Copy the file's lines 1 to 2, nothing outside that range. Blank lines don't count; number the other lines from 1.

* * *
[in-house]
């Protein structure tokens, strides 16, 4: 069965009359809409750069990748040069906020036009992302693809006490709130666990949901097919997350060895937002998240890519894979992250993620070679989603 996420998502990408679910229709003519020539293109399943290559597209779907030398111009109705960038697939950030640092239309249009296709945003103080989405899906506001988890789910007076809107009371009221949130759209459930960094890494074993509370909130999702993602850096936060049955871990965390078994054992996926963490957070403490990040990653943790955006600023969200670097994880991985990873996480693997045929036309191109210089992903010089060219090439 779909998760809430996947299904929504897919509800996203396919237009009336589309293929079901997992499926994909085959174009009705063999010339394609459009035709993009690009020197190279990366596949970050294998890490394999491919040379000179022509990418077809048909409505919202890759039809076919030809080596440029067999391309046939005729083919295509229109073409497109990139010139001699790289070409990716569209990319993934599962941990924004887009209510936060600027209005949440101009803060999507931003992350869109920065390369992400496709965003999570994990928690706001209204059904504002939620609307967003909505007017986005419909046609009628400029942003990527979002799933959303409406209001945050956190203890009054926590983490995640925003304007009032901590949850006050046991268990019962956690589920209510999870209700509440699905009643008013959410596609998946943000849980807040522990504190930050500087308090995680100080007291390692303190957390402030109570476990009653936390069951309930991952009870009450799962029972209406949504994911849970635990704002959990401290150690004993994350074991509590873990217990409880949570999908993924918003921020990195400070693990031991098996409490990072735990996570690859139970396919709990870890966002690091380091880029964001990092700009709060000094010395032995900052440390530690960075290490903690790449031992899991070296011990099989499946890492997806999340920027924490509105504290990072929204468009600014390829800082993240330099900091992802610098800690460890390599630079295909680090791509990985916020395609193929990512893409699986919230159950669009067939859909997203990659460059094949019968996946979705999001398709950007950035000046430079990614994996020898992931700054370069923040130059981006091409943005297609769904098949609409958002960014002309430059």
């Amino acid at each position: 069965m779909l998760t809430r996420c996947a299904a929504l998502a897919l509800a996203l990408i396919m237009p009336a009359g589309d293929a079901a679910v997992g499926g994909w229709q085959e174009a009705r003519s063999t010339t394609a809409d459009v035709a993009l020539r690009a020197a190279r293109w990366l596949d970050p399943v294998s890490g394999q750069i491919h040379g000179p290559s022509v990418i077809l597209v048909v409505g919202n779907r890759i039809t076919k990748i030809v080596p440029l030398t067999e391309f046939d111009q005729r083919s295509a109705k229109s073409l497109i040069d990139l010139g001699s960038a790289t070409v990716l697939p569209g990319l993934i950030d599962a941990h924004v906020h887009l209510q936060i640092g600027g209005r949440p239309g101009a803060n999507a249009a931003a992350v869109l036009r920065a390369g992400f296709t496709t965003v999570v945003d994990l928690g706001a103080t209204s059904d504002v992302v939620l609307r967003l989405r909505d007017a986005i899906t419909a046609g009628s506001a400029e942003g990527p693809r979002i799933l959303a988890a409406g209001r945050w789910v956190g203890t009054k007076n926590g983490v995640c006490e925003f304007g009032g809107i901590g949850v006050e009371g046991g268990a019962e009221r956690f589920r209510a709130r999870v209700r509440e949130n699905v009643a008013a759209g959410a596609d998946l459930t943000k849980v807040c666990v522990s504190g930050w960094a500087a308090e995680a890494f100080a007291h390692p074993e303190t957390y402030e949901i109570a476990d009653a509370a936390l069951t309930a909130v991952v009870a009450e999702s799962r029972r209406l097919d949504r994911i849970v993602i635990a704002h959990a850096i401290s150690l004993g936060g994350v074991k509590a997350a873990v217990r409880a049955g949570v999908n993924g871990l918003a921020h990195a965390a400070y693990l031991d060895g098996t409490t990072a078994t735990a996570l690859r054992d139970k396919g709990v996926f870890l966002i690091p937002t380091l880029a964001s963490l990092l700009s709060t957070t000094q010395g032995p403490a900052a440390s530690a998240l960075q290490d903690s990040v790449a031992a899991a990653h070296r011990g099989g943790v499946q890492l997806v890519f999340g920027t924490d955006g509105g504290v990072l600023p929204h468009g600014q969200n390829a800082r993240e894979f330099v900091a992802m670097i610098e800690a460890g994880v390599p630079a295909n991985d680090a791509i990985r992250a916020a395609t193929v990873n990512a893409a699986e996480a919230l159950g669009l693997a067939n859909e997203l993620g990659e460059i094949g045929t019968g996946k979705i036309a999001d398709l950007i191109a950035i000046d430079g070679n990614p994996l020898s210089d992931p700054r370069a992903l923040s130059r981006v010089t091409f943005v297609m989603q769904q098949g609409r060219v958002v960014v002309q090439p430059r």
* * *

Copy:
[in-house]
């Protein structure tokens, strides 16, 4: 069965009359809409750069990748040069906020036009992302693809006490709130666990949901097919997350060895937002998240890519894979992250993620070679989603 996420998502990408679910229709003519020539293109399943290559597209779907030398111009109705960038697939950030640092239309249009296709945003103080989405899906506001988890789910007076809107009371009221949130759209459930960094890494074993509370909130999702993602850096936060049955871990965390078994054992996926963490957070403490990040990653943790955006600023969200670097994880991985990873996480693997045929036309191109210089992903010089060219090439 779909998760809430996947299904929504897919509800996203396919237009009336589309293929079901997992499926994909085959174009009705063999010339394609459009035709993009690009020197190279990366596949970050294998890490394999491919040379000179022509990418077809048909409505919202890759039809076919030809080596440029067999391309046939005729083919295509229109073409497109990139010139001699790289070409990716569209990319993934599962941990924004887009209510936060600027209005949440101009803060999507931003992350869109920065390369992400496709965003999570994990928690706001209204059904504002939620609307967003909505007017986005419909046609009628400029942003990527979002799933959303409406209001945050956190203890009054926590983490995640925003304007009032901590949850006050046991268990019962956690589920209510999870209700509440699905009643008013959410596609998946943000849980807040522990504190930050500087308090995680100080007291390692303190957390402030109570476990009653936390069951309930991952009870009450799962029972209406949504994911849970635990704002959990401290150690004993994350074991509590873990217990409880949570999908993924918003921020990195400070693990031991098996409490990072735990996570690859139970396919709990870890966002690091380091880029964001990092700009709060000094010395032995900052440390530690960075290490903690790449031992899991070296011990099989499946890492997806999340920027924490509105504290990072929204468009600014390829800082993240330099900091992802610098800690460890390599630079295909680090791509990985916020395609193929990512893409699986919230159950669009067939859909997203990659460059094949019968996946979705999001398709950007950035000046430079990614994996020898992931700054370069923040130059981006091409943005297609769904098949609409958002960014002309430059």